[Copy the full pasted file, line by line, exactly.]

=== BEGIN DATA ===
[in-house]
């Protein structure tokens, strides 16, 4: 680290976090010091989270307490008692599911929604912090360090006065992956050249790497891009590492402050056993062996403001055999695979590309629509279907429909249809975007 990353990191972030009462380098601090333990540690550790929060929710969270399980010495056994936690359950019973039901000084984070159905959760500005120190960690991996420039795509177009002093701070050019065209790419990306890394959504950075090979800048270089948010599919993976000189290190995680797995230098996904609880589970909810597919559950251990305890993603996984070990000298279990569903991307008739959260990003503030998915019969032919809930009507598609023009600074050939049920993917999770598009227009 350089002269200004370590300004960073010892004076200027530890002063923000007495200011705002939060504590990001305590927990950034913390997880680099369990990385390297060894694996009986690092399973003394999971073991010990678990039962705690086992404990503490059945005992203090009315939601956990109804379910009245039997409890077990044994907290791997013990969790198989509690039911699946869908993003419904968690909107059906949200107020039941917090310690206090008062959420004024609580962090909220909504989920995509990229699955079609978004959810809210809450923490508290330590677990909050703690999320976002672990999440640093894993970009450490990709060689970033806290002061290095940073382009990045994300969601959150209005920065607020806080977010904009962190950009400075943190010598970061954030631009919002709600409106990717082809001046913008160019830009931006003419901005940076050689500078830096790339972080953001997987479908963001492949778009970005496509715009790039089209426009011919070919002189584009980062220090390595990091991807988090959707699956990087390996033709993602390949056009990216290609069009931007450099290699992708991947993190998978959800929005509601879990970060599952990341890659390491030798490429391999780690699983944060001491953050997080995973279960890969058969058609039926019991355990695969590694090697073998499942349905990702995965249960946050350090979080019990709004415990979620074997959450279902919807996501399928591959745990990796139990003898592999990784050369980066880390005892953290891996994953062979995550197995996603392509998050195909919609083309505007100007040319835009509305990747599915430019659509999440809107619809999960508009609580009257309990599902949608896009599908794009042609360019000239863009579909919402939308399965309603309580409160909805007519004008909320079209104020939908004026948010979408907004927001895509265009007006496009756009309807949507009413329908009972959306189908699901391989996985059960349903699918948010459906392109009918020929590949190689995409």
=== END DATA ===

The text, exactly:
[in-house]
């Protein structure tokens, strides 16, 4: 680290976090010091989270307490008692599911929604912090360090006065992956050249790497891009590492402050056993062996403001055999695979590309629509279907429909249809975007 990353990191972030009462380098601090333990540690550790929060929710969270399980010495056994936690359950019973039901000084984070159905959760500005120190960690991996420039795509177009002093701070050019065209790419990306890394959504950075090979800048270089948010599919993976000189290190995680797995230098996904609880589970909810597919559950251990305890993603996984070990000298279990569903991307008739959260990003503030998915019969032919809930009507598609023009600074050939049920993917999770598009227009 350089002269200004370590300004960073010892004076200027530890002063923000007495200011705002939060504590990001305590927990950034913390997880680099369990990385390297060894694996009986690092399973003394999971073991010990678990039962705690086992404990503490059945005992203090009315939601956990109804379910009245039997409890077990044994907290791997013990969790198989509690039911699946869908993003419904968690909107059906949200107020039941917090310690206090008062959420004024609580962090909220909504989920995509990229699955079609978004959810809210809450923490508290330590677990909050703690999320976002672990999440640093894993970009450490990709060689970033806290002061290095940073382009990045994300969601959150209005920065607020806080977010904009962190950009400075943190010598970061954030631009919002709600409106990717082809001046913008160019830009931006003419901005940076050689500078830096790339972080953001997987479908963001492949778009970005496509715009790039089209426009011919070919002189584009980062220090390595990091991807988090959707699956990087390996033709993602390949056009990216290609069009931007450099290699992708991947993190998978959800929005509601879990970060599952990341890659390491030798490429391999780690699983944060001491953050997080995973279960890969058969058609039926019991355990695969590694090697073998499942349905990702995965249960946050350090979080019990709004415990979620074997959450279902919807996501399928591959745990990796139990003898592999990784050369980066880390005892953290891996994953062979995550197995996603392509998050195909919609083309505007100007040319835009509305990747599915430019659509999440809107619809999960508009609580009257309990599902949608896009599908794009042609360019000239863009579909919402939308399965309603309580409160909805007519004008909320079209104020939908004026948010979408907004927001895509265009007006496009756009309807949507009413329908009972959306189908699901391989996985059960349903699918948010459906392109009918020929590949190689995409």